You don’t often see Jeff Sessions (Trump’s hapless piñata) linked in the same sentence with Steve McQueen (the cool ’60s actor), but I’m giving it a try.
Watching the attorney general testify yesterday in front of the House Judiciary Committee, where he was compelled yet again to refresh his memory about the Trump campaign’s back-channel contacts with its Russian masters, I was reminded of a scene in “Bullitt,” the great ’68 crime movie. McQueen and a fellow detective were in a cheap hotel, trying to sweat the desk clerk. A murderer had visited the hotel, McQueen wanted a description, but the clerk insisted on playing dumb. The dialogue went like this:
“I don’t remember nuttin. Nuttin!”
“I can’t. And that’s the honest truth.”
“Take him downtown.”
Suddenly the clerk remembered! “One thing about the guy – he had a square face … Am I helping you, sir?”
Jeff Sessions, a co-star in our real-life tawdry drama, did much the same thing yesterday — as he has repeatedly done before. He always starts out by insisting that, to the best of his foggy memory, he and the rest of the Trump campaign crew never had any contacts or meetings with the Russians while the Russians were preparing, or engaging in, cyber-warfare on Trump’s behalf. And whenever he gets squeezed – whenever his lies are exposed, whenever new evidence surfaces that such contacts or meetings indeed occurred – he suddenly remembers what he had apparently willed himself to not remember.
On Oct. 18, for instance, he told the Senate Judiciary Committee that no Trump campaign surrogates had any communications with the Russians: “I did not — and I’m not aware of anyone else that did. I don’t believe that it happened … A continuing exchange of information between Trump surrogates and intermediaries for the Russian government did not happen — at least not to my knowledge.” But on Oct. 30, Robert Mueller unsealed evidence that Trump surrogate George Papadopoulos had met with Russian government intermediaries and that Papadopoulos had openly shared his findings with Sessions at a March ’16 campaign meeting — which Sessions chaired, just two seats away.
Confronted yesterday with his Oct. 18 lie, which was exposed by the Oct. 30 document, Sessions said: “I do now recall the March 2016 meeting at Trump hotel that Mr. Papadopoulos attended, but I have no clear recollection of the details of what he said during that meeting. After reading his account, and to the best of my recollection, I believe that I wanted to make clear to him that he was not authorized to represent the campaign with the Russian government, or any foreign government, for that matter. But I did not recall this event, which occurred 18 months before my (Oct. 18) testimony….”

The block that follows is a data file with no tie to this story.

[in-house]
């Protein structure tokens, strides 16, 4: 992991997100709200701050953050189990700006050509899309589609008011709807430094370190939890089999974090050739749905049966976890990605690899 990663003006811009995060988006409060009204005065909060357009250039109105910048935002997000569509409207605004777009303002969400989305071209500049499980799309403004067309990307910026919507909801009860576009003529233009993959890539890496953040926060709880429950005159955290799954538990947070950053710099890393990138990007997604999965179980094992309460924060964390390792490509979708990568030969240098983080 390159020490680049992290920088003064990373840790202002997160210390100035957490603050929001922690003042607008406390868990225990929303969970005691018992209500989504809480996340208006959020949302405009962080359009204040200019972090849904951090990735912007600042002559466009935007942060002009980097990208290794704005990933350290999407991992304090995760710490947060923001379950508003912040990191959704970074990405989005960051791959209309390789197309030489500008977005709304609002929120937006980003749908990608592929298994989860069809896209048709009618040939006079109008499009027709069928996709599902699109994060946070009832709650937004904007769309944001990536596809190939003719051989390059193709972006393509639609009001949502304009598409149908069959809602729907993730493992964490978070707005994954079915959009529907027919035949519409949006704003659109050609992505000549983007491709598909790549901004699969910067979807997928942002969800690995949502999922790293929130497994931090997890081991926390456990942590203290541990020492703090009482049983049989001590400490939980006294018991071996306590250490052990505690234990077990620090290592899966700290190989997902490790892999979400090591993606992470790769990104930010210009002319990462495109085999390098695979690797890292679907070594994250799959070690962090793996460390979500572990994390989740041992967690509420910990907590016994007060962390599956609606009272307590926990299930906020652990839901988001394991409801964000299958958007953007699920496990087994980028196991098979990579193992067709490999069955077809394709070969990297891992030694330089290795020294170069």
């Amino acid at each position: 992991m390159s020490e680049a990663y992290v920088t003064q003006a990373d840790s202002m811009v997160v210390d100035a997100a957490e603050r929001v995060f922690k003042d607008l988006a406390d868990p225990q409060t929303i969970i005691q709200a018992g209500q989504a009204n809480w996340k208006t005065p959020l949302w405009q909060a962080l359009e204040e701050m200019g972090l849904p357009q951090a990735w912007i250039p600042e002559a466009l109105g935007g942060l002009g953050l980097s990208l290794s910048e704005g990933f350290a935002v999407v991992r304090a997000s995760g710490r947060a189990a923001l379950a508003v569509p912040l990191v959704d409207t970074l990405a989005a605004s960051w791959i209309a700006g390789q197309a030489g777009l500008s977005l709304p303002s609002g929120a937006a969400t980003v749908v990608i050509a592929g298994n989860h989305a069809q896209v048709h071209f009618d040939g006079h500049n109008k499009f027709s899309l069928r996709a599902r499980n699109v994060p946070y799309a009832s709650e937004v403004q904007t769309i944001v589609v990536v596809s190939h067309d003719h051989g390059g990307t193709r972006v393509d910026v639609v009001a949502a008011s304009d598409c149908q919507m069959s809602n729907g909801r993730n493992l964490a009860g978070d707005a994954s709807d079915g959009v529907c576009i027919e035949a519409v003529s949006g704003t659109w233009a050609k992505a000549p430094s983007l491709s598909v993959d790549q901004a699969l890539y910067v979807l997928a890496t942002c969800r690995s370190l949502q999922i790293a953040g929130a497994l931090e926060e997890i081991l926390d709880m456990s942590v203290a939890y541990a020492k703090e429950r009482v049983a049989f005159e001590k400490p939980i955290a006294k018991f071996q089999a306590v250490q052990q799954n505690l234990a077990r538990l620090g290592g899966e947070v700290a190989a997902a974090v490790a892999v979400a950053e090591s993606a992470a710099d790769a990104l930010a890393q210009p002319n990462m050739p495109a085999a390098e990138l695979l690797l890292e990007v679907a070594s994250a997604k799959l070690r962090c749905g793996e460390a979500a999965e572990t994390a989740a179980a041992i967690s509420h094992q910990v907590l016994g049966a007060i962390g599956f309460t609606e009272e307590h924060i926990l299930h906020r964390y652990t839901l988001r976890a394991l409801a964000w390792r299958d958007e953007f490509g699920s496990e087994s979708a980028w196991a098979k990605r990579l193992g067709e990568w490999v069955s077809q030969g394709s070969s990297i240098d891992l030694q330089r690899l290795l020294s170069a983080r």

Amazing how quickly his foggy memory dissipated — but not entirely, of course. Sessions suddenly remembered the meeting — but only the parts that made him look good. He had miraculous clarity about instructing Papadopoulos to stand down (which only makes us wonder why he didn’t remember that detail before), although, as we now know from Mueller’s document, Papadopulos kept contacting his Russian sources anyway.
But America’s top cop has been playing this bob-and-weave from the beginning. During his confirmation hearing last Jan. 10, he said, “I did not have communications with the Russians, and I’m unable to comment on it.” A week later, the committee asked him in writing, “Have you been in contact with anyone connected to any part of the Russian government about the 2016 election, either before or after Election Day?” He wrote back: “No.”
Six weeks later, the news broke that Sessions had met at least twice during the campaign with Sergey Kislyak, the Russian ambassador to the U.S.
Confronted with that info, Sessions suddenly remembered that, yes, he had met with Kislyak — but only to discuss foreign policy in Sessions’ role as a senator, and never to discuss anything about the campaign. On March 1, he declared: “I never had meetings with Russian operatives or intermediaries about the Trump campaign.”
But then, on July 21, this news broke: “Russia’s ambassador to Washington told his superiors in Moscow that he discussed campaign-related matters … with Jeff Sessions during the 2016 presidential race, contrary to public assertions by the embattled attorney general, according to current and former U.S. officials.” Kislyak’s conversations with his superiors were intercepted by U.S. spy agencies. On that issue, Sessions continues to plead a foggy memory.
In fact, he attributes his purported memory woes to what we might call the Chaos Theory. Some of you may recognize the Chaos Theory as a branch of mathematics. We’re talking here about a different kind of Chaos Theory. Maybe we should let Sessions explain it, as he sought to do yesterday.
The Trump campaign, he said, “was a form of chaos every day from day one. We traveled all the time, sometimes to several places in one day. Sleep was in short supply.” So he was sleepy. That’s his excuse.
He said yesterday, “I will not accept, and reject, accusations that I have ever lied under oath.” But look at his track record. During his confirmation hearing, he testified under oath. During the Oct. 18 Senate Judiciary Committee hearing, he testified under oath. Yesterday, he testified under oath. At least twice, he has miraculously refreshed his memory to address lies he told earlier. A strong case can be made that Sessions, in the service of Trump, has committed perjury.
To quote Steve McQueen, “Take him downtown.”